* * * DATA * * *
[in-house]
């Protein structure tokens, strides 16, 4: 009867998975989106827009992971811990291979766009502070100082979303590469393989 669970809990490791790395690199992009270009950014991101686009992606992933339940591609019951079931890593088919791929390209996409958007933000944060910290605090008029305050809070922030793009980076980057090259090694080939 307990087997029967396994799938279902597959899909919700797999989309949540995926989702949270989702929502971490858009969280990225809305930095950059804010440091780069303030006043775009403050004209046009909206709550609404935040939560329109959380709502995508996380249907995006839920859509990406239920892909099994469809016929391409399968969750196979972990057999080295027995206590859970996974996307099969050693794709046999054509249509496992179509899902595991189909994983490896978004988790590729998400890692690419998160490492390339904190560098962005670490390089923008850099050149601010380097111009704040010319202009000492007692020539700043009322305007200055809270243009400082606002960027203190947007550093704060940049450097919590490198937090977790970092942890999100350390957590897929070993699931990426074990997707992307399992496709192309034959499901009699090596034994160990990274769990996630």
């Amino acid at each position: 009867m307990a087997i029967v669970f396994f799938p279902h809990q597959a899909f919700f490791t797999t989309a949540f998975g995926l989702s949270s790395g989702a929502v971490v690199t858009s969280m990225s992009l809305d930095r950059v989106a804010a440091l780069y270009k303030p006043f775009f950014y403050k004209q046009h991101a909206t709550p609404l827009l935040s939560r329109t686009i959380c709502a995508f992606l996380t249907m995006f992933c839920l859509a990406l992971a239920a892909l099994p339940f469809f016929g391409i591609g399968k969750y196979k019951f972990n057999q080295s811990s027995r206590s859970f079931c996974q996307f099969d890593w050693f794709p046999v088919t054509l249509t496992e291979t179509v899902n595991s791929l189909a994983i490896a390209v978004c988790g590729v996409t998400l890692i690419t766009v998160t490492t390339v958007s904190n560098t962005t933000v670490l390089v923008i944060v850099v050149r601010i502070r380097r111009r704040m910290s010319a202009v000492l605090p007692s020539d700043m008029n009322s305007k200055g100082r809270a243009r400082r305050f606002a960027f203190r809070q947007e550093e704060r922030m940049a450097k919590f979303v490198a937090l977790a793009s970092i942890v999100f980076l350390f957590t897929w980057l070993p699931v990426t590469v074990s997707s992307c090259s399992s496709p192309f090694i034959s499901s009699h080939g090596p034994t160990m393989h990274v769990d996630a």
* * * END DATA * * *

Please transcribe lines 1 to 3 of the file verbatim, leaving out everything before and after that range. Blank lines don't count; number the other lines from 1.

[in-house]
């Protein structure tokens, strides 16, 4: 009867998975989106827009992971811990291979766009502070100082979303590469393989 669970809990490791790395690199992009270009950014991101686009992606992933339940591609019951079931890593088919791929390209996409958007933000944060910290605090008029305050809070922030793009980076980057090259090694080939 307990087997029967396994799938279902597959899909919700797999989309949540995926989702949270989702929502971490858009969280990225809305930095950059804010440091780069303030006043775009403050004209046009909206709550609404935040939560329109959380709502995508996380249907995006839920859509990406239920892909099994469809016929391409399968969750196979972990057999080295027995206590859970996974996307099969050693794709046999054509249509496992179509899902595991189909994983490896978004988790590729998400890692690419998160490492390339904190560098962005670490390089923008850099050149601010380097111009704040010319202009000492007692020539700043009322305007200055809270243009400082606002960027203190947007550093704060940049450097919590490198937090977790970092942890999100350390957590897929070993699931990426074990997707992307399992496709192309034959499901009699090596034994160990990274769990996630």
């Amino acid at each position: 009867m307990a087997i029967v669970f396994f799938p279902h809990q597959a899909f919700f490791t797999t989309a949540f998975g995926l989702s949270s790395g989702a929502v971490v690199t858009s969280m990225s992009l809305d930095r950059v989106a804010a440091l780069y270009k303030p006043f775009f950014y403050k004209q046009h991101a909206t709550p609404l827009l935040s939560r329109t686009i959380c709502a995508f992606l996380t249907m995006f992933c839920l859509a990406l992971a239920a892909l099994p339940f469809f016929g391409i591609g399968k969750y196979k019951f972990n057999q080295s811990s027995r206590s859970f079931c996974q996307f099969d890593w050693f794709p046999v088919t054509l249509t496992e291979t179509v899902n595991s791929l189909a994983i490896a390209v978004c988790g590729v996409t998400l890692i690419t766009v998160t490492t390339v958007s904190n560098t962005t933000v670490l390089v923008i944060v850099v050149r601010i502070r380097r111009r704040m910290s010319a202009v000492l605090p007692s020539d700043m008029n009322s305007k200055g100082r809270a243009r400082r305050f606002a960027f203190r809070q947007e550093e704060r922030m940049a450097k919590f979303v490198a937090l977790a793009s970092i942890v999100f980076l350390f957590t897929w980057l070993p699931v990426t590469v074990s997707s992307c090259s399992s496709p192309f090694i034959s499901s009699h080939g090596p034994t160990m393989h990274v769990d996630a």